State grant to aid connection between North Adams neighborhoods, downtown
NORTH ADAMS — A state grant for $75,000 is going to help the Northern Berkshire Community Coalition and the city conduct a study that will find ways to improve connectivity between various neighborhoods and the downtown area.
North Adams was among 23 cities and towns in Massachusetts to receive funding through the state's Urban Agenda grant program.
The grant program is focused on promoting economic vitality in urban neighborhoods "by fostering partnerships that capitalize on local assets and community-driven responses to challenges," according to information provided by Mayor Thomas Bernard's office. These are competitive, one-year grants.
Through the program, North Adams will partner with the NBCC to pay the Berkshire Regional Planing Commission to conduct a study on increasing connectivity between the city's downtown business district and surrounding neighborhoods, including the River Street/Bracewell/UNO area, Bernard told The Eagle.
The resulting downtown circulation plan will try to enhance the designs of the city's connections among neighborhoods and other attractions to promote easier circulation throughout downtown.
Zachary Feury, project coordinator in the North Adams Office of Community Development, said the grant will finance several phases of conceptual designs that would address how pedestrians, bicycle riders and vehicles interact with each other and the various corridors of travel. Things like adding bike paths, narrowing roads, changing parking patterns, or altering speed limits or turn lanes would be considered in some areas.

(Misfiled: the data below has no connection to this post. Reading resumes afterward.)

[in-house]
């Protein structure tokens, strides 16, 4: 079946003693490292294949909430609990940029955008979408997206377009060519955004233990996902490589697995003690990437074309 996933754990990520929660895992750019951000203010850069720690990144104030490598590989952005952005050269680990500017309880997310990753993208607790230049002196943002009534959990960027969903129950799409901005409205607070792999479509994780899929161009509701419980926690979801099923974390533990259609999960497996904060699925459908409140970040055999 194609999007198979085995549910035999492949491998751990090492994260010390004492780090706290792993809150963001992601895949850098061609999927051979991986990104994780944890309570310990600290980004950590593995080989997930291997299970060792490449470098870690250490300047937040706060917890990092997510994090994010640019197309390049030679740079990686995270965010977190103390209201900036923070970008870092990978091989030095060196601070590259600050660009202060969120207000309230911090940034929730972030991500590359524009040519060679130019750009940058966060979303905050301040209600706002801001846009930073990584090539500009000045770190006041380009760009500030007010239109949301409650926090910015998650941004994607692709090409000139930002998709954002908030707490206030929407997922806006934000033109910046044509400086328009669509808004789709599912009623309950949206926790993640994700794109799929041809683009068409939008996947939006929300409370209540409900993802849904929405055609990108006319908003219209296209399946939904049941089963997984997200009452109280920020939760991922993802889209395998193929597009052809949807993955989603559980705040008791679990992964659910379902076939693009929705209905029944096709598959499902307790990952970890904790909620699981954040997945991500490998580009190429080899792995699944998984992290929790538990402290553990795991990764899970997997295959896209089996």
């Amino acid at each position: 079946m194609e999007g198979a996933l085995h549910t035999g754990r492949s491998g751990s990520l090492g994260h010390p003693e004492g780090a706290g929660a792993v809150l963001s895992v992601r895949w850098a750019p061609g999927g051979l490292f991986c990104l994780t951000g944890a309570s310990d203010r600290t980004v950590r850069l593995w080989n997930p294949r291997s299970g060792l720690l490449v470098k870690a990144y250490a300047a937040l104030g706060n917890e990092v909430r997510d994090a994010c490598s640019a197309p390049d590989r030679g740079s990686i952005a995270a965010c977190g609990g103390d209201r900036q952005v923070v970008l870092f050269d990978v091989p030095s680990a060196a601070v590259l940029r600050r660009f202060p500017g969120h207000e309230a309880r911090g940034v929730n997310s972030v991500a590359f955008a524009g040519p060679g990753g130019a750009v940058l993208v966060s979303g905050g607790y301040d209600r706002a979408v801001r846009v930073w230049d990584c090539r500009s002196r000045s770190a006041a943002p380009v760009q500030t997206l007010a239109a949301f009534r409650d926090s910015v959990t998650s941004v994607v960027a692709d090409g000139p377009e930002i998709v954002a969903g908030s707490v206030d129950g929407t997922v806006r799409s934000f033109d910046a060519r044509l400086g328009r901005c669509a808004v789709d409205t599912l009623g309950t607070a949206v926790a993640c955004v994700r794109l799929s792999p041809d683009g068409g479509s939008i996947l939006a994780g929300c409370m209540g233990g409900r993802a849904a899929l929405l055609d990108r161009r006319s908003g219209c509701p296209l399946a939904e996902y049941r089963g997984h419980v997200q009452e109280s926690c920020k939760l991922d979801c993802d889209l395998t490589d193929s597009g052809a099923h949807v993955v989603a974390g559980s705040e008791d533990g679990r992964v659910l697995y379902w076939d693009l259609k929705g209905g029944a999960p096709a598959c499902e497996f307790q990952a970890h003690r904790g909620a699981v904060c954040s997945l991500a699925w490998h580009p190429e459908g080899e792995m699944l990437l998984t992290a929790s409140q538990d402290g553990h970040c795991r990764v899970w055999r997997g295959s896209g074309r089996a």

Feury described it as an effort to achieve "multi-modal facility enhancement" resulting in more user-friendly connections between residential areas and the downtown area. He expects to see a final report by the end of 2020.
As part of the study, possible funding sources to implement the plan could be identified for future use, Bernard said.
"We want to figure out how we make it easier for folks in that neighborhood to get around downtown, to feel more connected to the community," Bernard said. "We're looking to make it more walkable, more bikeable and more accessible."
Some of the assets the study would examine, Bernard noted, include the need for bike paths, existence or condition of sidewalks and crosswalks, and whether the width of a street is more or less conducive to connectivity and accessibility.
Gov. Charlie Baker, Lt. Gov. Karyn Polito and Secretary of Housing and Economic Development Mike Kennealy announced the Urban Agenda grants Wednesday, at the Black Market in Roxbury, attended by Bernard and Feury.
"Here in North Adams and the northern Berkshires, we are fortunate to have an incredible partner in the Northern Berkshire Community Coalition," Bernard said in a statement. "I'm excited to work with them on this project that will help to build a stronger and more resilient community for everyone."
Scott Stafford can be reached at email@example.com or 413-629-4517.
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